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A group of researchers at the Princeton University has found that frustrated magnets, inspite of not possessing any magnetic feature at low temperatures, do exhibit features of Hall Effect. ‘Frustrated’ magnets are so called because of their inability of getting a long range magnetic order inspite of a huge exchange between the spins of their elementary particles.

The Hall Effect suggests that when magnetic field is applied to electric by charged particles present in a conductor, it causes magnet to bend to the other side of semi-conductor. They are of great interest in physics and science. Appreciating that frustrated magnets are capable of producing Hall Effect could hold the to future advances in and the creation of such as quantum computers.

“To talk about the Hall Effect for neutral particles is an oxymoron, a crazy idea,” said N. Phuan Ong, one of the authors of the study and Eugene Higgins of Physics at Princeton.

Inspite of that, he together his colleague, Princeton’s Russell Wellman Moore Professor of Chemistry as well as their graduate students Max Hirschberger and Jason Krizan witnessed this unusual behavior in frustrated magnets.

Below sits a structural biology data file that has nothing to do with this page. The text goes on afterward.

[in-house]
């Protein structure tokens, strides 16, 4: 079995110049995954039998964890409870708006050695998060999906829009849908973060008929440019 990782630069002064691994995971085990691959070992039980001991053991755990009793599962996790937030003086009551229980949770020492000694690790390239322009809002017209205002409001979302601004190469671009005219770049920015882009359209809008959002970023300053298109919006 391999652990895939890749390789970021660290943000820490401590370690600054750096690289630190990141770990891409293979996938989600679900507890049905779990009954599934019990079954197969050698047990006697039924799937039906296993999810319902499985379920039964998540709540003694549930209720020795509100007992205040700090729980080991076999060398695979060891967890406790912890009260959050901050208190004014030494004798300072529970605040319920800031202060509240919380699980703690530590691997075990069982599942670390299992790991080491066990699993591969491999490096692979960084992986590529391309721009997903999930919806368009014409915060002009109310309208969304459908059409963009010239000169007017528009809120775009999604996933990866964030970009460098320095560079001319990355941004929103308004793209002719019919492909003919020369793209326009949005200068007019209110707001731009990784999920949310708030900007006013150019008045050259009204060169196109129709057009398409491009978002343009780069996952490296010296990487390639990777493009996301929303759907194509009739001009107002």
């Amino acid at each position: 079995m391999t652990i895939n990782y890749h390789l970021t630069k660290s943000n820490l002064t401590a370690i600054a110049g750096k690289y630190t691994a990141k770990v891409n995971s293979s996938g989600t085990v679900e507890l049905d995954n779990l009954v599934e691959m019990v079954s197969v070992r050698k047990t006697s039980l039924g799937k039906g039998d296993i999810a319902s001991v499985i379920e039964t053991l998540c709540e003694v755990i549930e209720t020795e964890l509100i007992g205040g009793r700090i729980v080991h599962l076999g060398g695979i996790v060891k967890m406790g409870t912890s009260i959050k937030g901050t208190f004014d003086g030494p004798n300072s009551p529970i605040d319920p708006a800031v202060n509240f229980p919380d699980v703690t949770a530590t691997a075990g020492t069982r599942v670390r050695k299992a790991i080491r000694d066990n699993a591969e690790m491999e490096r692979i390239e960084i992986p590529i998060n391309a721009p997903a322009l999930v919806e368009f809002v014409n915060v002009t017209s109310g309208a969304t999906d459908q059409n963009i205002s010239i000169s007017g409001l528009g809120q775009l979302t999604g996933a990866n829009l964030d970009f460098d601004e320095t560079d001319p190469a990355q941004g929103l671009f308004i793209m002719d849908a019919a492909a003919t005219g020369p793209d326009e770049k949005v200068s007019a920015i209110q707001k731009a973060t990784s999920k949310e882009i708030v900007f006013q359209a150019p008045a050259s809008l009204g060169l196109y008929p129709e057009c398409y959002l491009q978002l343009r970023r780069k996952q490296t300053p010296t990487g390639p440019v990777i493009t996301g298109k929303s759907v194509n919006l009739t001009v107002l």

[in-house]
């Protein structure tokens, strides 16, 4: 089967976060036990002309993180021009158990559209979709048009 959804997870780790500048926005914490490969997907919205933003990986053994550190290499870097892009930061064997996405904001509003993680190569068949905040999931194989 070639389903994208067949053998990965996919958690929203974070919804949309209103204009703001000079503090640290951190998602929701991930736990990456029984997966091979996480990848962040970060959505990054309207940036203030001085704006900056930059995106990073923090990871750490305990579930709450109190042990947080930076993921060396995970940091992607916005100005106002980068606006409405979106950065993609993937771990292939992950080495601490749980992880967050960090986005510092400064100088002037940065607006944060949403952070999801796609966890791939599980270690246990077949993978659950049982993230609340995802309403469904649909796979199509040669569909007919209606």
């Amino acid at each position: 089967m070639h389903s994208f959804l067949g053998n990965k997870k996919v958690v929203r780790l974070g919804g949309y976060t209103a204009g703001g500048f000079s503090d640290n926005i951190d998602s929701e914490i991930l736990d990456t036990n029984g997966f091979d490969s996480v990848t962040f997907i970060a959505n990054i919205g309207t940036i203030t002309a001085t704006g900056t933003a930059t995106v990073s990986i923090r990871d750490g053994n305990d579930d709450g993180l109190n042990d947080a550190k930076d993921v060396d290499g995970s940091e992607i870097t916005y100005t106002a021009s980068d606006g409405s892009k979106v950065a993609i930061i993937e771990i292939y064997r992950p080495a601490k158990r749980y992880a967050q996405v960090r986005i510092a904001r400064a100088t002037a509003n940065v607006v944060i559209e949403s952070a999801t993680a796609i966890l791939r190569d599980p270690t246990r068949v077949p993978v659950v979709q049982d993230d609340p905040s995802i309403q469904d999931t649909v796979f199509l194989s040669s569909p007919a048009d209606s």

“All of us were very surprised because we and play in the classical, non-quantum world. Quantum behavior can seem very strange, and this is one example where something that shouldn’t happen is in reality there. It really exists,” said Ong in a statement.
The researchers wanted to find out the reason underlying “discontent” nature of Hall Effect.

In this particular case, the led by Ong and Moore studied pyrochlores, a class of magnets ‘which should have orderly “spins” at very low temperature, but have been found to have spins that point in random directions, thus rendering them with magnetic frustration properties.’ They attached small electrodes to both sides of crystals and later passed heat through them using microheaters at extremely low temperatures.

The outcome of the experiment, states Ong, stunned the entire team.